Adding Humor to Children’s Books

Henry L. Herz
4 min readFeb 17, 2021

Those of you who follow me on social media know that I like to make humorous responses to other people’s posts. Wisecracking comes to me spontaneously. But to draft this post, I had to use the analytical side of my brain. So, fair warning: I’m setting your expectations right now. This post about humor will not be funny at all — barren of banter, a wilderness of wisecrackery, and a desert of drollitude. If you want to get up and leave now, no one will think less of you.

There are many different ways to achieve humor. But there is no specific formula for humor, particularly given how context-sensitive it is. This is by no means a comprehensive list of techniques. But these examples from picture books are intended to light a fire of farce, provide a comic catalyst, and spark some silliness.

1. Thwarting Expectations — Give the readers something they weren’t expecting. Jean Reagan’s HOW TO BABYSIT A GRANDMA offers a good example of the humor of role reversal. Ditto CHILDREN MAKE TERRIBLE PETS by Peter Brown. The following image from my MONSTER GOOSE NURSERY RHYMES shows a Muffet who, unlike the original, is not at all afraid of spiders.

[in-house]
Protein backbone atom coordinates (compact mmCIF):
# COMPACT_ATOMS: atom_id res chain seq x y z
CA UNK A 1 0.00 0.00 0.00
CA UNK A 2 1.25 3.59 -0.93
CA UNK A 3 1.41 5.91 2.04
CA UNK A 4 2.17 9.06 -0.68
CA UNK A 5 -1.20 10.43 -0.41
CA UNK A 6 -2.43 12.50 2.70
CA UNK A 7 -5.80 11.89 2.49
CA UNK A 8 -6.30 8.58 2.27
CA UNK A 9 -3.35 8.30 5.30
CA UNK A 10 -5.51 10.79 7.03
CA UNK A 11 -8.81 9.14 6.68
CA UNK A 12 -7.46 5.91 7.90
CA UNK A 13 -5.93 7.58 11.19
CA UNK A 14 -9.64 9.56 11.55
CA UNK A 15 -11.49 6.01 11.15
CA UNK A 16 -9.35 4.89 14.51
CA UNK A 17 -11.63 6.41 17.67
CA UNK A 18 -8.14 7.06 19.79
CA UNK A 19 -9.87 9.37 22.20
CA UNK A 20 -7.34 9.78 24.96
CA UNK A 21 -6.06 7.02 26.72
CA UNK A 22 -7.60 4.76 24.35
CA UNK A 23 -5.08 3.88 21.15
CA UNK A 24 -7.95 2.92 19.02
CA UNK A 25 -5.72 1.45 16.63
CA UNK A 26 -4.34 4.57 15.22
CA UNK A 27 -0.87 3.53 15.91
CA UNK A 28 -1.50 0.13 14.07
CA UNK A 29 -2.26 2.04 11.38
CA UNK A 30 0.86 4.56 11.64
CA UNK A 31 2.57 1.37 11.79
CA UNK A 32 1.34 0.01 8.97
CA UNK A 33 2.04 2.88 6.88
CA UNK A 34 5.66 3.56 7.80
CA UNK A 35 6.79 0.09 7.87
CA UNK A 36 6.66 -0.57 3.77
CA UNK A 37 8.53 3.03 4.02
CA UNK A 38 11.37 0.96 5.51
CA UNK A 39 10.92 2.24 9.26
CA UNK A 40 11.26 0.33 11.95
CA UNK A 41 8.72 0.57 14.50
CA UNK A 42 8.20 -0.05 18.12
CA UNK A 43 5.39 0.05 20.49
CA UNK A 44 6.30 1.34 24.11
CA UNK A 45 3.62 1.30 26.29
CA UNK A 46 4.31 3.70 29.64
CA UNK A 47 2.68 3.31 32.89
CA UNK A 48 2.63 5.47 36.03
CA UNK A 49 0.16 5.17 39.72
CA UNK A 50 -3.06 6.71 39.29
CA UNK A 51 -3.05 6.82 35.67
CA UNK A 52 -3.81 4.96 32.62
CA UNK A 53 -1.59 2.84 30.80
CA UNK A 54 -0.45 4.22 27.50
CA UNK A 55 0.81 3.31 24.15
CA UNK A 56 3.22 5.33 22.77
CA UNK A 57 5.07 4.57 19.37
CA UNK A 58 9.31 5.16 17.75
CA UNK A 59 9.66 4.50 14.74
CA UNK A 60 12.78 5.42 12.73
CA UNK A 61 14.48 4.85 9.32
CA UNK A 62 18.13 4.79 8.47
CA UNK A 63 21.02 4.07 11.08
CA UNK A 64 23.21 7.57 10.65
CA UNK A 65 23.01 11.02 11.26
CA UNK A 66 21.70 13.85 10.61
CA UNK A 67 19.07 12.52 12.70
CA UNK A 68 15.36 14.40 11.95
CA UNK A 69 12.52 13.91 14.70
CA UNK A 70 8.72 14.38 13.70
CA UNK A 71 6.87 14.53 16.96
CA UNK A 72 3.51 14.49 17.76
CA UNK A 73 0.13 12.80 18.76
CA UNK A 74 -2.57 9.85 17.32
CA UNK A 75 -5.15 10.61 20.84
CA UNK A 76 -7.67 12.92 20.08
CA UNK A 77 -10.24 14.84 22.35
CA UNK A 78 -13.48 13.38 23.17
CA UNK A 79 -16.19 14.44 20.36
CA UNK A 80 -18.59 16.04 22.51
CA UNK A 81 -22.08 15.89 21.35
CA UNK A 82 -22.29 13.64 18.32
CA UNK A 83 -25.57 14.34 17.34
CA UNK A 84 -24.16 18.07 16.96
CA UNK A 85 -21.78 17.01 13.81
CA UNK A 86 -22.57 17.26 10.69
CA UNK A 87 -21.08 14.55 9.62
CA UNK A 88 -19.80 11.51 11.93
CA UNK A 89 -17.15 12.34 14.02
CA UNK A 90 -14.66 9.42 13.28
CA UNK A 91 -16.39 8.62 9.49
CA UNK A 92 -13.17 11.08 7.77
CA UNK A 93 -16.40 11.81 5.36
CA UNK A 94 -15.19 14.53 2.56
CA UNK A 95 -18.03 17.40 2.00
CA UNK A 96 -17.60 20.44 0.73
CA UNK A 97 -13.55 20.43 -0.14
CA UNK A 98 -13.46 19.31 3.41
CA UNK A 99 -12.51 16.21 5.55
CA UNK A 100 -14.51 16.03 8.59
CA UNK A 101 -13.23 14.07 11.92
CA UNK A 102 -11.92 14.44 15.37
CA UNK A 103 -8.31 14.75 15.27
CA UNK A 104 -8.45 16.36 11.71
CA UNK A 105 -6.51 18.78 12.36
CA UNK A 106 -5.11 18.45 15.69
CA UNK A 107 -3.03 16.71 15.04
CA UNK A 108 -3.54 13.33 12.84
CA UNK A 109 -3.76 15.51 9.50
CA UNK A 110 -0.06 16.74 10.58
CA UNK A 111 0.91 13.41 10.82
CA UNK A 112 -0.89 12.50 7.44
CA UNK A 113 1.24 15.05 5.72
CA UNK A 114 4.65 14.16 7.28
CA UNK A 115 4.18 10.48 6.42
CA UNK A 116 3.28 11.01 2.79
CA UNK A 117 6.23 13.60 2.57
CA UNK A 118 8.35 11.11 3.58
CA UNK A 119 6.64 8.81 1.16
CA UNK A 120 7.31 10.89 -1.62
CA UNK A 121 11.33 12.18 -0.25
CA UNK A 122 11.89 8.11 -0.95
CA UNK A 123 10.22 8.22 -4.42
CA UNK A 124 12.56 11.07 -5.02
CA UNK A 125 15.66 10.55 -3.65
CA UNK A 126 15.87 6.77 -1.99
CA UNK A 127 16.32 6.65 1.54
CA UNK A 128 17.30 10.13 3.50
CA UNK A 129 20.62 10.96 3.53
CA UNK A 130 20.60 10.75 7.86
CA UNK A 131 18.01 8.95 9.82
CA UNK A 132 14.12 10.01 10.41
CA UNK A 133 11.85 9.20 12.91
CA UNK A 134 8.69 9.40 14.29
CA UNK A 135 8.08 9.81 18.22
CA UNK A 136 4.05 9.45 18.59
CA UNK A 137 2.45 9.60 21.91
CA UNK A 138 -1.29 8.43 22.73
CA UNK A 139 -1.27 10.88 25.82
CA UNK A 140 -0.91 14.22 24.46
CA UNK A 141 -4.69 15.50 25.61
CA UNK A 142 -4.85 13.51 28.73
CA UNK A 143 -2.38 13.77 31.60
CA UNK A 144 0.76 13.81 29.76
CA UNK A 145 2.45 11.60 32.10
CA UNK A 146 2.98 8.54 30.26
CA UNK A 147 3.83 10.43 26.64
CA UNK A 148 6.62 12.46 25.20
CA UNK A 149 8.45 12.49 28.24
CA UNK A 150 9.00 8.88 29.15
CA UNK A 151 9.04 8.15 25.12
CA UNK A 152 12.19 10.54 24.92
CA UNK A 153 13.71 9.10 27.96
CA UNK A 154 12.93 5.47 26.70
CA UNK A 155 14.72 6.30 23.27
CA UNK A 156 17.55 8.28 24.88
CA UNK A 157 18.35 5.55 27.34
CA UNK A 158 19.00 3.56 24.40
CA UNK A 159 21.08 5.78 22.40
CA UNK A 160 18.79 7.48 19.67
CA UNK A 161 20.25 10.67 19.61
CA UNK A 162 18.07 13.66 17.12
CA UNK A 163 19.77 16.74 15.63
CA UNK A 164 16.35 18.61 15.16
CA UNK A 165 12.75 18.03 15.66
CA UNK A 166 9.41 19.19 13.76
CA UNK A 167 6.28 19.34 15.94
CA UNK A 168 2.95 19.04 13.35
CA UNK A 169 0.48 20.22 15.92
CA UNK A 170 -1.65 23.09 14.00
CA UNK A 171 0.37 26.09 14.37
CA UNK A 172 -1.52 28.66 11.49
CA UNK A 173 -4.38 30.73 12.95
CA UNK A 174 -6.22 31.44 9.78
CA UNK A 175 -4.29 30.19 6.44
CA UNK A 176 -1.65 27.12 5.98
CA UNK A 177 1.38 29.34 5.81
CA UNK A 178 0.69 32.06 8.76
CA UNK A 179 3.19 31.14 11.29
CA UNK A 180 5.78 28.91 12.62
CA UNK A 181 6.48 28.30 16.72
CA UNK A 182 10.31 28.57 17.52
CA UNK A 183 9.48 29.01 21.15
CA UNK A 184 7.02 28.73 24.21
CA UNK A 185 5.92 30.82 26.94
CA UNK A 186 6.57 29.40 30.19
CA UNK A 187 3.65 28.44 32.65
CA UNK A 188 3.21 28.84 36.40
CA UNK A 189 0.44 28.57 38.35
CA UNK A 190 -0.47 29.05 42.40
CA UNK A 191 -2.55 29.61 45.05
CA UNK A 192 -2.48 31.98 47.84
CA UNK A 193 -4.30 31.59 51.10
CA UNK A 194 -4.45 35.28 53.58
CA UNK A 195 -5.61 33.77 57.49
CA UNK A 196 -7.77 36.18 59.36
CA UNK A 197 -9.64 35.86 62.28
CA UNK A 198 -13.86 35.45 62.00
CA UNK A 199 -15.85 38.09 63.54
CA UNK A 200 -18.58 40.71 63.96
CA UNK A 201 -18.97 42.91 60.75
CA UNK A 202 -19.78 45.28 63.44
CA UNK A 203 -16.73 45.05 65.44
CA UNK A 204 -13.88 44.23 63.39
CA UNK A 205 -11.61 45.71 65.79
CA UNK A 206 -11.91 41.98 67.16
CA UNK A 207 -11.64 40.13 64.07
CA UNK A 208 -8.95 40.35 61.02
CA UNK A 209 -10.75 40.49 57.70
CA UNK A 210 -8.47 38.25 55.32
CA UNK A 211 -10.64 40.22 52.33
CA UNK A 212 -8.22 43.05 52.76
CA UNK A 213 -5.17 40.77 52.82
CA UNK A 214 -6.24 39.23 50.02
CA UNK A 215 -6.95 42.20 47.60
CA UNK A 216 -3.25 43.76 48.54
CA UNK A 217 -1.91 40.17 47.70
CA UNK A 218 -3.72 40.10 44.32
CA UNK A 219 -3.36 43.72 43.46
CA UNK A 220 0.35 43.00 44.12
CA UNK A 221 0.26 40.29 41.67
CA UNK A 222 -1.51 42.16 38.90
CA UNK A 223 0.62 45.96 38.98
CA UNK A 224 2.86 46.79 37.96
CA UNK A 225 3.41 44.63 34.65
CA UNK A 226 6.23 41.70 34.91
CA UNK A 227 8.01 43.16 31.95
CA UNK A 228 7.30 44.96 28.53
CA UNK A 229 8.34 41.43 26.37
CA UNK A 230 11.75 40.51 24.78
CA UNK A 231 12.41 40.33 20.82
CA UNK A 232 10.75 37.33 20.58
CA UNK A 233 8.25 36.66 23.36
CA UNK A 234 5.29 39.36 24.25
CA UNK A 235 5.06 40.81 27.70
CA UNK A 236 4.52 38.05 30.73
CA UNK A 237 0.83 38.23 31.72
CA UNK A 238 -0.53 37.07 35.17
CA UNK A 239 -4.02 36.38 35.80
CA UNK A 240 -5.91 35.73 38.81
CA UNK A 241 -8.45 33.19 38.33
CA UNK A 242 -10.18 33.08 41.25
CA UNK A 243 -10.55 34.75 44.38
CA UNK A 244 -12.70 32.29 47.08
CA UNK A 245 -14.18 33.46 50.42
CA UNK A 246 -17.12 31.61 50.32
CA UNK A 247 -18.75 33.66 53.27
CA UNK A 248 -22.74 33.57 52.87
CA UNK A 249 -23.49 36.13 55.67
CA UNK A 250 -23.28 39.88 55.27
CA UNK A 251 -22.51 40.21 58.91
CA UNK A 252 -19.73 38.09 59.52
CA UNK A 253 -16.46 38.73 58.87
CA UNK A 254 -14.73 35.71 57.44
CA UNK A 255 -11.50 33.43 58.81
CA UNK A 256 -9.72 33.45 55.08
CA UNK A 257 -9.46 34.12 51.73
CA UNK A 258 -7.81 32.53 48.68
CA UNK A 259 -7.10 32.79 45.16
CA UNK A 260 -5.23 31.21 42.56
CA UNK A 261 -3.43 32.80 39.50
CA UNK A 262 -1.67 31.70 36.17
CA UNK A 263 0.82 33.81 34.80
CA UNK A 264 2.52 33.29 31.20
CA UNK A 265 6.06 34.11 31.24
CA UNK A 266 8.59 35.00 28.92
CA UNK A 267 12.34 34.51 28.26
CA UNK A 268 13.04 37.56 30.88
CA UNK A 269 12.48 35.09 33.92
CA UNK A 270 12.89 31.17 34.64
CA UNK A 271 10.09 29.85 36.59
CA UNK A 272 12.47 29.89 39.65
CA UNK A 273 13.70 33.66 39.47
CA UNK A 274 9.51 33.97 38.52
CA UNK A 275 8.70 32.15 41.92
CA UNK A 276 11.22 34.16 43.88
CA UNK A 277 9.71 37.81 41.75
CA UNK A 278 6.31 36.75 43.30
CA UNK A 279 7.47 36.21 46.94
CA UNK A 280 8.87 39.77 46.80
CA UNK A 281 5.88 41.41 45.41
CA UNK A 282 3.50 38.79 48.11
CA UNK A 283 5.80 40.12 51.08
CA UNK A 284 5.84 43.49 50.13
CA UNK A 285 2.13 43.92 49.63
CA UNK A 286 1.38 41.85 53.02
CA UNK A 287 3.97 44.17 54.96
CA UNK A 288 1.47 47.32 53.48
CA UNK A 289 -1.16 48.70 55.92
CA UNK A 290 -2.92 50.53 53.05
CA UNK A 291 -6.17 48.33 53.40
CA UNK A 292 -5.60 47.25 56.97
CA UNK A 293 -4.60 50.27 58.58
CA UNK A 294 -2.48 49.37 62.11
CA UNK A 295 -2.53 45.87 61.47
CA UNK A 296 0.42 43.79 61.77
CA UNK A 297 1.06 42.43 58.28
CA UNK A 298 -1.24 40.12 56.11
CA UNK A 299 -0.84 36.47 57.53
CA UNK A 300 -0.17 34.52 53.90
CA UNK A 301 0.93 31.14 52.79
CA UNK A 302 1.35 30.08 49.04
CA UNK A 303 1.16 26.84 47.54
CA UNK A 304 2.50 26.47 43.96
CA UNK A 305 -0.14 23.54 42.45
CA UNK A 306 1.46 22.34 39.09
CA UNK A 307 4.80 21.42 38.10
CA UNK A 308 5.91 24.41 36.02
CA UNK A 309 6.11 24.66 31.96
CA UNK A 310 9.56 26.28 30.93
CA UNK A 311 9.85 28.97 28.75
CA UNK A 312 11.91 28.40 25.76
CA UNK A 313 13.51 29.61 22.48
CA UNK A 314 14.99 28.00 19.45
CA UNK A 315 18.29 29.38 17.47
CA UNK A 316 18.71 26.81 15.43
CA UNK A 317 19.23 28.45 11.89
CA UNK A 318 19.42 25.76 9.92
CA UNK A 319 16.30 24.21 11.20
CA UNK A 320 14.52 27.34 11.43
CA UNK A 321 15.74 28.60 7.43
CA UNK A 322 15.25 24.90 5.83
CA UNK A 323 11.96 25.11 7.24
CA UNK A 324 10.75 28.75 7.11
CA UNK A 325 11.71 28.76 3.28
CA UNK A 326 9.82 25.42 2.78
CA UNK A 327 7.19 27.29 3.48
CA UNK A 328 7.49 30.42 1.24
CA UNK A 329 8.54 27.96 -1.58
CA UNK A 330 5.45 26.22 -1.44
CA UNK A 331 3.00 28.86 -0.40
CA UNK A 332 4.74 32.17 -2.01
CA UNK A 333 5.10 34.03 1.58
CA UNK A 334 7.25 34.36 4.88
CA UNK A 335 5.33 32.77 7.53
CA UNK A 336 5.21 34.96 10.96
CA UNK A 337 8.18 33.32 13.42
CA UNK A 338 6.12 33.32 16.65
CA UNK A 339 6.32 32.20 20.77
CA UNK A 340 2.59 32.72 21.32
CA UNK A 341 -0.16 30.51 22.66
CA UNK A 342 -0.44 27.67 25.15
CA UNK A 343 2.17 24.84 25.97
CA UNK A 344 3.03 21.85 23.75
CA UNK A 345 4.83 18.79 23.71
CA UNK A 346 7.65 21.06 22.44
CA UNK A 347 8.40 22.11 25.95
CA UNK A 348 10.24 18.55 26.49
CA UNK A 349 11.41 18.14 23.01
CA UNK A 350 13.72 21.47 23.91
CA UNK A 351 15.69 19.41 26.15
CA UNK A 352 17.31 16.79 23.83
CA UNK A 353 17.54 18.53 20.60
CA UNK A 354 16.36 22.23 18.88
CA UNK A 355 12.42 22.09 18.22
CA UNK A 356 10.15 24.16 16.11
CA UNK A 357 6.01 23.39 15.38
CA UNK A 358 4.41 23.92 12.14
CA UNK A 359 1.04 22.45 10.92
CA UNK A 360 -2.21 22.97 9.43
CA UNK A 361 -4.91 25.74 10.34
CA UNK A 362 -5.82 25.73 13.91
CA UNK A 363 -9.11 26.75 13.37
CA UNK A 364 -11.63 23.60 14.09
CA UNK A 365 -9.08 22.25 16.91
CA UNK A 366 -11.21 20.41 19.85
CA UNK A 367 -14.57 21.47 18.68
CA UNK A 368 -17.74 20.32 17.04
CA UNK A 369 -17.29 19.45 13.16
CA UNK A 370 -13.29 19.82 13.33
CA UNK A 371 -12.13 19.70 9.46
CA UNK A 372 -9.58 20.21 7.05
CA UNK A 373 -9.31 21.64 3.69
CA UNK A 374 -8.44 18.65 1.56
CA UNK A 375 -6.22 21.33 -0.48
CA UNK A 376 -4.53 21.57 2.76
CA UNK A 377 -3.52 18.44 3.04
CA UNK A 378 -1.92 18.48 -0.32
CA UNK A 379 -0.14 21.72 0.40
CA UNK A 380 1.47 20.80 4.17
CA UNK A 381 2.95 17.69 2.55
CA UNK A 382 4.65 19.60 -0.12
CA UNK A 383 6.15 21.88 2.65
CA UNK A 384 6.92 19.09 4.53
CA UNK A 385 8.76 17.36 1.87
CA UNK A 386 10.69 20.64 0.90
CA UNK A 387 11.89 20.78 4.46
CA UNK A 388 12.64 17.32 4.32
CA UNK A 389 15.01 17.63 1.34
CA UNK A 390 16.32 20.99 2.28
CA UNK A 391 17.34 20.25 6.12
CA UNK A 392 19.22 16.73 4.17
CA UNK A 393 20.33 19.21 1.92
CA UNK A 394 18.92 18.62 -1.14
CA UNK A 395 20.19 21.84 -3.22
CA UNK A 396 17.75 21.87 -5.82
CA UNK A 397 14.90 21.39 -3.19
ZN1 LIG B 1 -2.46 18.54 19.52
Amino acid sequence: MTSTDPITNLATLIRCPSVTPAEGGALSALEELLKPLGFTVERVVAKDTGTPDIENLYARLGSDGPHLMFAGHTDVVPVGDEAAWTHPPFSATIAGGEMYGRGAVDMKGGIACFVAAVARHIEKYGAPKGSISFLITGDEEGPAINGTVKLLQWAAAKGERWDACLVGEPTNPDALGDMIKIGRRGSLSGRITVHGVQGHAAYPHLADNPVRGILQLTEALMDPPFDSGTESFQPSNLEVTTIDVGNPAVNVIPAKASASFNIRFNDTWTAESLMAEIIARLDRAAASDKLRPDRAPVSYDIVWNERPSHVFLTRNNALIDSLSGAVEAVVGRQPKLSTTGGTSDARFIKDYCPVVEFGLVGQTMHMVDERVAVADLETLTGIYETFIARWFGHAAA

2. Bodily Functions — Sigh. It may be low brow, but you can always rely on the Three-B’s of bodily functions (burps, barf, and boogers) to deliver disgusting delight. Consider the anatomical appeal of Taro Gomi’s EVERYONE POOPS or Kotzwinkle and Murray’s WALTER THE FARTING DOG.

3. Wordplay — English is a complex and nuanced language, providing fertile ground for authors to plant puns and sow idioms. While Dad jokes can sometimes be too subtle for younger readers, they also create language learning opportunities. Examples of this include Tara Lazar’s 7 ATE 9 and my GOOD EGG & BAD APPLE.

4. Made-up Words — In the tradition of Lewis Carroll’s Jabberwock poem, authors can create their own words. Just take care to provide sufficient context that young readers can figure out what you intend. Examples of this include Antoinette Portis’s BEST FRINTS IN THE WHOLE UNIVERSE and Carson Ellis’s DU IZ TAK?

Henry L. Herz

Henry Herz authored 11 traditionally published children’s books, 8 children’s and over 20 adult short stories. He’s edited three anthologies.